I convinced a couple kids on the school bus to buy them for protection in case Superman was exposed to red Kryptonite and came after them. They felt this was a logical reason, and received this upon ordering:

Kryptonite Rocks

Painted green rocks – they lost 3 weeks allowance, I got a great laugh. Then they went back to arguing whether or not Superman would come out of retirement to raise the Titanic.

Pics via x-entertainment

Hypnotize your friends

Hypnotize with a coin

My parents were psychologists, so I was always trying to convince them to teach me hypnotism. The hypno-coin was supposed to be my shortcut to fame and fortune. Another waste of two weeks allowance. I tried to hypnotize my brother into trading some of his garbage pail kid cards for my hypno-coin, but even that wouldn’t work.

X-Ray glasses

X-Ray glasses

After I bought these glasses, my older friends tried to convince me I just didn’t know how to use them right, and would “ooh” and “ah” when wearing them and looking towards neighbors houses. I never saw anything terribly revealing, but did give myself quite a few headaches.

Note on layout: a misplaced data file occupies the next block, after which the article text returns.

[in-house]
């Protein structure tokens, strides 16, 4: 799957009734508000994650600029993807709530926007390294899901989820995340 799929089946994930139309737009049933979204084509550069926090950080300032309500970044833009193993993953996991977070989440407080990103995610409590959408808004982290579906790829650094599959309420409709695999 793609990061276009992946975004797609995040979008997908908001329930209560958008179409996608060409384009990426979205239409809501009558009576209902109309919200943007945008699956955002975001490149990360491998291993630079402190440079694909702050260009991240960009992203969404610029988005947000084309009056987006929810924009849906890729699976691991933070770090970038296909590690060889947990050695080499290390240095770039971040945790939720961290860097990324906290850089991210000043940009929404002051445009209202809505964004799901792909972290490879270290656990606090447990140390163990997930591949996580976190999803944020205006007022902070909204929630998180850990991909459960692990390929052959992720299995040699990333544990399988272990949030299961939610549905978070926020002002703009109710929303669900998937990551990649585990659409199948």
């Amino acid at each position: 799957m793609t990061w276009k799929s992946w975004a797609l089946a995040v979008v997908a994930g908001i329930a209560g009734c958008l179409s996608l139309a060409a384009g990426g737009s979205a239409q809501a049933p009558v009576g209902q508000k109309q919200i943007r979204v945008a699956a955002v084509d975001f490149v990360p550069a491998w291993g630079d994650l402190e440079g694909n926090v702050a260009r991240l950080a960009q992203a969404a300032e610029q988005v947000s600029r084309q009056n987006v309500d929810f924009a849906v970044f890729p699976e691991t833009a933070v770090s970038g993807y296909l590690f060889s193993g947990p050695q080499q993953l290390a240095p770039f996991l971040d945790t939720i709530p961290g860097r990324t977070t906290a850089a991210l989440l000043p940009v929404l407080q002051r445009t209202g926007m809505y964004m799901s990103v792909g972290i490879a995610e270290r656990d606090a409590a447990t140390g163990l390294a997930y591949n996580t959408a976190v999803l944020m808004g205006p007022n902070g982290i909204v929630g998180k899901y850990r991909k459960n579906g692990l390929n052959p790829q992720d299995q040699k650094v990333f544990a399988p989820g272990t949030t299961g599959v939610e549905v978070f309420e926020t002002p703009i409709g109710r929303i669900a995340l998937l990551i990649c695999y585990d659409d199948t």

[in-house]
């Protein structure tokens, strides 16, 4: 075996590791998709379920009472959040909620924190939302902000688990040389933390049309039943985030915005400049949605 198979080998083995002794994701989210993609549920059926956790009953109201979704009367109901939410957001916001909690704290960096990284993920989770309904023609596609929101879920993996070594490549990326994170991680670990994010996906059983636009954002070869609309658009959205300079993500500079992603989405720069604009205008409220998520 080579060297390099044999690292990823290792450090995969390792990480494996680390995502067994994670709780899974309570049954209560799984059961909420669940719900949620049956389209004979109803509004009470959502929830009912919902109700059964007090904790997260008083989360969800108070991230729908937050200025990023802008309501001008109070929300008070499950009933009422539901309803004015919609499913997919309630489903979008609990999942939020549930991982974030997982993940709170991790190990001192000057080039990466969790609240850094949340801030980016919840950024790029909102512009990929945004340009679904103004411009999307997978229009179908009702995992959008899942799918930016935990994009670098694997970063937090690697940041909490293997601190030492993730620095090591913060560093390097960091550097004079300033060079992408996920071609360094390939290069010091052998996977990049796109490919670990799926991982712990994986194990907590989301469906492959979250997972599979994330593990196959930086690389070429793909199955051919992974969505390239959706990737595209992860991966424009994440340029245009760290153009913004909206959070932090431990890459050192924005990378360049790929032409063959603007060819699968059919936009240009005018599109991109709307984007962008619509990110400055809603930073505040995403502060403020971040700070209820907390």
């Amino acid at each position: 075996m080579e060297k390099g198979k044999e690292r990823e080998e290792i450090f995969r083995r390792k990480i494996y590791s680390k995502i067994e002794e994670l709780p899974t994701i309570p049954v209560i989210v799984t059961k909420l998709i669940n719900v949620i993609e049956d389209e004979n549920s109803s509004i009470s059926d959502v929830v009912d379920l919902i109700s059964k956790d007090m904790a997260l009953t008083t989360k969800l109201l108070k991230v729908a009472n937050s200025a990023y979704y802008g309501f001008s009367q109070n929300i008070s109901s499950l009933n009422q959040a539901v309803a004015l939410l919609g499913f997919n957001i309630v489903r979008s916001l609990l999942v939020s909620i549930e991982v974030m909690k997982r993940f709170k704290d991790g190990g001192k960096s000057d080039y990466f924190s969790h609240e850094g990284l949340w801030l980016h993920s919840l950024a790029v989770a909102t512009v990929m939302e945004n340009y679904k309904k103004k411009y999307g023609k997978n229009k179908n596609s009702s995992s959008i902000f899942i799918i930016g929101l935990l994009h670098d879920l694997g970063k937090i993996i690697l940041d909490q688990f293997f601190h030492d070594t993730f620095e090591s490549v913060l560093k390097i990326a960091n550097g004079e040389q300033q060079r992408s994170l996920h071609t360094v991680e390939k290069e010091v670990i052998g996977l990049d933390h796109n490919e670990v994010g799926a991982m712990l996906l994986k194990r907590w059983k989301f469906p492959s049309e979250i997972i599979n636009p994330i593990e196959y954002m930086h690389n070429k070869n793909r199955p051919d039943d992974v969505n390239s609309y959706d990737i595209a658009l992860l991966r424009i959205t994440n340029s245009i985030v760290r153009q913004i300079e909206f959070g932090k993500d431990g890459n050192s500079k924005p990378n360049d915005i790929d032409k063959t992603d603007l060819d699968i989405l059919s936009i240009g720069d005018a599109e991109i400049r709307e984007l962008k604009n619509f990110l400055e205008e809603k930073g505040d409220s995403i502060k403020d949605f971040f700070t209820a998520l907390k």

Free Cash

Comic Book One Million Cash

Yes, I fell for this too. I probably spent around $3 to get a worthless catalogue and $1 Million in cheap cutout $10,000 bills. Fun.

This and next ad via Tom Heroes

Quail Eggs

Hatch your own Quail eggs

Why Quail eggs? Why not Chickens or even Turkeys? Did these actually work? I remember seeing Live Miniature Dogs (a “no way!” from mom and dad) and Sea Monkeys (another waste of three weeks allowance), but never incubators for Quail. I would love to hear from anyone who tried to hatch a mail order Quail as a kid.

Bizarre Adult Products

Irritated Eyelids

If you read comic books, you probably noticed lots of products that were certainly not marketed towards kids. How many kids had irritated eyelids? Or jock itch? And would women really peruse comic books to buy slimming bras?

If you were a comic book fan, what were your favorite advertisements?

106 Responses to “The Strange World of Comic Book Ads”

  1. on 01 Apr 2010 at 1:38 pm umer


  2. on 21 Jul 2010 at 8:24 am mbt on sale

    that is very kind to see this, thank you very much to do this for us.